Ipid has lodged a second case against Khehla Sitole on 28 January 2022, for failing to comply with Section 4, subsection 2 of the Ipid Act. The complaint is in relation to Sitole’s alleged lack of co-operation into an Ipid investigation into the assassination of the Anti-Gang Unit’s Lieutenant-Colonel, Charl Kinnear. Section 4 of the Ipid Act states that “each organ of state must assist the directorate to maintain its impartiality and to perform its functions effectively”.
“Sitole has now been criminally charged twice by Ipid for not cooperating in the Charl Kinnear murder investigation. It is clear that Khehla Sitole ̶ another ANC cadre deployment ̶ is not supporting the SAPS members fighting crime on the ground and he is most definitely not aspiring to safeguard South African citizens. President Cyril Ramaphosa is failing the nation by keeping Khehla Sitole employed and even more so, not having him arrested and charged,” commented Ian Cameron from the civil rights organisation Action Society.
The Independent Police Investigative Directorate (IPID) also lodged a criminal charge against National Commissioner Khehla Sitole on 9 December 2021 under section 33 of the Ipid Act at Pretoria Central Police Station. The charge is for failing to cooperate with an investigation in into the murder of detective Lieutenant-Colonel Charl Kinnear.
In November 2021, Sitole was already found guilty of breaching his statutory duty in terms of section 33 of the Ipid Act. Judgement by North Gauteng High Court Judge Norman Davis found he and his lieutenants flouted their duty as police officers by waylaying corruption investigations. Davis ruled that Sitole – alongside deputy national police commissioners Francinah Vuma and Leonard Tsumane – had effectively blocked a string of corruption investigations that were spearheaded by the police watchdog.
Cameron continues: “Lt. General Khehla Sitole is a failure as a National Commissioner and should be sacked immediately. Unfortunately, Sitole is only the head of the snake when you look at leadership in the SAPS, Minister Cele himself was fired as National Commissioner and now holds a higher position which he is clearly not qualified for. Sitole is yet another name to be added to the list of failed SAPS commissioners once again implicated in some form of corruption: an ANC appointed commissioner that couldn’t do the job without getting involved in corruption.”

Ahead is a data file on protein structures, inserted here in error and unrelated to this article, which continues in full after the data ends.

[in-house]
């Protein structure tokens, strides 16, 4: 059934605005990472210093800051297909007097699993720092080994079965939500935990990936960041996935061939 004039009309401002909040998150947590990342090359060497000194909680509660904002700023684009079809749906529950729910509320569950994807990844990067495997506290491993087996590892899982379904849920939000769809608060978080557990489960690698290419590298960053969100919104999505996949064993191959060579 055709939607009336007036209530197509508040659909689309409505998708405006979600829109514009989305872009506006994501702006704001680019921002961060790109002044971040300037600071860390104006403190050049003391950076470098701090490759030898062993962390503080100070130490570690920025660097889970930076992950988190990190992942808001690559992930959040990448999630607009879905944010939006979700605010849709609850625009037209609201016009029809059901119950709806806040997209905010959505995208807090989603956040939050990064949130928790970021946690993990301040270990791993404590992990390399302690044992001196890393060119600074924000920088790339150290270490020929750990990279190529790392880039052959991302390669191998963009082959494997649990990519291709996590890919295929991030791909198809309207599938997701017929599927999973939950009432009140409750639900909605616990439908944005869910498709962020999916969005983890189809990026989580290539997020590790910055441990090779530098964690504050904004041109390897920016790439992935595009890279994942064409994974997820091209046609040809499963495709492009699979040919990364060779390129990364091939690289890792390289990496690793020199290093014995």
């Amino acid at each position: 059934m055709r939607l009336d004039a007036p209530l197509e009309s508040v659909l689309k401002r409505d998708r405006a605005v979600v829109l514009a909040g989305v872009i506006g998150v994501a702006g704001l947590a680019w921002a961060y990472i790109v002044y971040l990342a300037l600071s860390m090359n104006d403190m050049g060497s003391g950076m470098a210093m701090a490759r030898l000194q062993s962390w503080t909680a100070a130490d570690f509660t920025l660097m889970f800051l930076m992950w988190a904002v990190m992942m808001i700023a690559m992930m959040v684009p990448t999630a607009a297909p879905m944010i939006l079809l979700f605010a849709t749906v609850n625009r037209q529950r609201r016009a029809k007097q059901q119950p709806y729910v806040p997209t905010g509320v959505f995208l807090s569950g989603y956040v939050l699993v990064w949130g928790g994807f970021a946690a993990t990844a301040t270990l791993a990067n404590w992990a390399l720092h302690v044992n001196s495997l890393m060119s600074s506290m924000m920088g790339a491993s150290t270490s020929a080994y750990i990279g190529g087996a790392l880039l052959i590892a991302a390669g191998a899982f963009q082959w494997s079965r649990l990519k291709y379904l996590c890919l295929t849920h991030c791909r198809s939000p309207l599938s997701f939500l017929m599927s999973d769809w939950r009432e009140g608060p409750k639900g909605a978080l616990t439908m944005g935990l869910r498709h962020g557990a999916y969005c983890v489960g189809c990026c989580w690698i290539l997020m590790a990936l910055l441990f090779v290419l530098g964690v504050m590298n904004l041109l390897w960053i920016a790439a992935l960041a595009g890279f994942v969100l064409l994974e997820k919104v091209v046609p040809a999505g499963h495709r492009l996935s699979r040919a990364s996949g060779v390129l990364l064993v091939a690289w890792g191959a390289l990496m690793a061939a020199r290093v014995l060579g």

Sitole’s failures and negligence doesn’t end there. More recently, during hearings about the July 2021 unrest, Sitole also conceded that police were overstretched and didn’t have enough capacity to deal with the July unrest in KwaZulu-Natal and Gauteng. The unrest, which happened mostly in KwaZulu-Natal and Gauteng, left more than 340 people dead and dented the economy by R50 billion.
Action Society feels very strongly that an independent committee of policing experts must be appointed to manage the employment of top SAPS officials. This committee should be made up of individuals that understand what it means to work through the ranks but also have the necessary theoretical knowledge in order to determine who should be the National Commissioner, deputy commissioner, divisional commissioners, their deputies and other top provincial positions.
“If the status quo concerning appointments of SAPS leadership remains unchanged, we will see more cadre deployment by the ANC. It seems the ANC does not want the SAPS to function properly, because then they will be exposed for the far-reaching and massive corruption they have been involved in as the ruling party. The SAPS, especially members who risk their lives daily combatting crime, deserves leadership with integrity, something the ANC cadres are deprived of,” Cameron concludes.
If you agree, please support our #sacksitole campaign: https://actionsociety.co.za/sacksitole/